Tuesday, 13 October 2015

Why Topshop's scars are so heinous.

Ok, so you know Topshop? It's that clothing company, the one of identical young women with daddy's money. It sometimes has a good sale. It's the high street shop that we like to browse through, before scoffing and just nipping into Primark. It rarely has anything in a size bigger than a 14. And the clothes/sizes it does have are only really good if your Topshop Princess body is a 6. Well now, Topshop has decided we should love our flaws. Isn't that lovely? Ignore the fact that being told to love your flaws is incredibly patronising and ignore the fact that, as mentioned, your flaws are only good enough to love if you're slim, what's there to argue with?

How about the fact that the flaws that you're meant to love are your self harms scars? Starting to get a bit dodgy, right? But sure, I'd say that acceptance is pretty important, as is self love. So I can kind of go with that.

It gets worse.

If you don't have self harm scars on your flawless body... you can now buy them in temporary tattoo form. And they're gold. And glittery.

Take a second for that one.

Forgive me if I sound bitter, but by making such a serious issue into a fashion accessory, it makes a mockery of it all. It makes our fights frivolous and shallow and empty. It fetishes what is usually a symptom of a potentially fatal illness, in the way that just wouldn't be done with symptoms of a serious physical disability. It's appropriation. Exploitation of our efforts. And it's wrong. Flat out wrong.

I'd like to think that this was a naive gesture that just was executed so, so misguidedly. I'm sure Topshop has seen that mental health awareness is being sought, that we're fighting a battle and slowly moving forward and they want to be a part of our cause. Naaaaat. I think, more likely, they saw this as a gesture to jump on a bandwagon for a bit of cash, because it's not like they were doing it for a mental health charity (which wouldn't make it any better, but I'd believe in the intentions being positive a bit more).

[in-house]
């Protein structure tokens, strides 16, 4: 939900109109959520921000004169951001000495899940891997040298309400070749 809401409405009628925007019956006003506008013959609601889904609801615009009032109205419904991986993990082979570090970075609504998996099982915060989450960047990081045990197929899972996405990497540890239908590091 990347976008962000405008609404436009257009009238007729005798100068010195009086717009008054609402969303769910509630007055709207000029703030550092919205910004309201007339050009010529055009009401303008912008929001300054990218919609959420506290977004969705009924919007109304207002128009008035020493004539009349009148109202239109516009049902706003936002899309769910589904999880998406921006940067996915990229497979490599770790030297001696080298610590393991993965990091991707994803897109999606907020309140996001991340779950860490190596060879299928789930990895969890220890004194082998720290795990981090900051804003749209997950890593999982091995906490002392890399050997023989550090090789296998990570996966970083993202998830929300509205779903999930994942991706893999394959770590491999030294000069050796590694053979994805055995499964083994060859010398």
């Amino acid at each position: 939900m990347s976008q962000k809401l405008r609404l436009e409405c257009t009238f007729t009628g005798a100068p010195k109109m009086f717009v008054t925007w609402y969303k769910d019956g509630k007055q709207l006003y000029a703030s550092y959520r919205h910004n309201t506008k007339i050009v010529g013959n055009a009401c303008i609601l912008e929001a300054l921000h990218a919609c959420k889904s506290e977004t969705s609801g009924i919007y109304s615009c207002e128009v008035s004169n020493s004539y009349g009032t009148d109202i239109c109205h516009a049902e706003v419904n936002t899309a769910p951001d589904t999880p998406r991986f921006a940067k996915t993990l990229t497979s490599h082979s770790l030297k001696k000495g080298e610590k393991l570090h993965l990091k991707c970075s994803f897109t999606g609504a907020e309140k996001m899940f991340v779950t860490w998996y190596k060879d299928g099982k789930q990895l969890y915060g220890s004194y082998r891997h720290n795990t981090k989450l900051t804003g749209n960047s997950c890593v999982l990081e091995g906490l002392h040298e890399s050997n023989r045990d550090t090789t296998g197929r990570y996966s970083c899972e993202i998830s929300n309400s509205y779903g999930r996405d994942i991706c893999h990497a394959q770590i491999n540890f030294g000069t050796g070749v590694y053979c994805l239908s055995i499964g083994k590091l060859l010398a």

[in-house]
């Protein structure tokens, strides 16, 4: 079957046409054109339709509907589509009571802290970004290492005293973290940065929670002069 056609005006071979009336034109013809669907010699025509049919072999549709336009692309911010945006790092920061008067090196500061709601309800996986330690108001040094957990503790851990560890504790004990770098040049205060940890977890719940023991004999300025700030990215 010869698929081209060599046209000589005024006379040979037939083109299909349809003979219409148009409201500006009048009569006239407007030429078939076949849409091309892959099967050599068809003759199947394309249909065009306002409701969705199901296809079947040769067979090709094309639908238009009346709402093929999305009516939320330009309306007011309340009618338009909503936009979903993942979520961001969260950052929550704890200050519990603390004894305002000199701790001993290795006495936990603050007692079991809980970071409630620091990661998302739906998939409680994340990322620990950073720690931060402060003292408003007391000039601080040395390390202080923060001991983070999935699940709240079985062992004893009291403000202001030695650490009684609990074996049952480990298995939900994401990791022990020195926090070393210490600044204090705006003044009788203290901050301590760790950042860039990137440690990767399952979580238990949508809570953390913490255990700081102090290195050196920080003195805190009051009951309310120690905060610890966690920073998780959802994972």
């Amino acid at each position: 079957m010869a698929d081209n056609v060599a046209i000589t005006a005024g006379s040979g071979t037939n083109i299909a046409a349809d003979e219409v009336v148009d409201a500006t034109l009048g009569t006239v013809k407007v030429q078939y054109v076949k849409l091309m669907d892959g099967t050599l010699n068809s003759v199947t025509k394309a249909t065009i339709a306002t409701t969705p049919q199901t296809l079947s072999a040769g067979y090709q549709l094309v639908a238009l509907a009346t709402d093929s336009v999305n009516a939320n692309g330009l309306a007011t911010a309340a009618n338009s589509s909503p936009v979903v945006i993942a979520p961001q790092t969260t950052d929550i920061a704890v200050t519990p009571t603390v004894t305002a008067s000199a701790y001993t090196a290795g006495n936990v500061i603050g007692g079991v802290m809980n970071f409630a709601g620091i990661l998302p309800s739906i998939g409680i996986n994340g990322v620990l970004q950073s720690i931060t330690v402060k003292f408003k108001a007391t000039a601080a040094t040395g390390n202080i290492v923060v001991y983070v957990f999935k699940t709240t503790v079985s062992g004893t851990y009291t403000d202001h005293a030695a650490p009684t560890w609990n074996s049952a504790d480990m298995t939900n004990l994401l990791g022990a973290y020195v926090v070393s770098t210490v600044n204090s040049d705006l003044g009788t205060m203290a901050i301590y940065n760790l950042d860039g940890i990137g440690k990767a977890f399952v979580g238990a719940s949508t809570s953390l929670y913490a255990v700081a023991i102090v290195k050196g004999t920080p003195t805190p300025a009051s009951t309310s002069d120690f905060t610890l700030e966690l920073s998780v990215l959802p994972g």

So I'll tell you this: flaws are what you make them. I don't think you have them, personally, but if you have parts that you don't like, then that's fine. Nobody has any right to tell you what you have to love or hate- including Topshop. Don't like that you're too big for their clothes? I'd blame their shitty sizing, not your body, but that's on you. Don't like your self-harm scars? Remember they are a part of your battle and let them remind you that you fought, but if that's a sore point then fair enough.

But by the same token, so you love your thighs, despite the fact that they don't showcase visible bones? Excellent, because you are perfect. Love your scars? You are more than your past, but there is nothing wrong with loving yourself.

Screw Topshop. I'd say screw white girls with bindis, feather headdresses and their new glittery scars, but that's a rash comment and not all that helpful. Instead, let's educate and unite and explain to anyone who thinks that this kind of crap is ok. Let's respect. That's something to love.

1 comment:

  1. It's unbelievable what ideas some companies come up with... completely insulting. I wish we could love our bodies regardless of our size but that's something we need to work on individually ... not what someone tells us xox ♡

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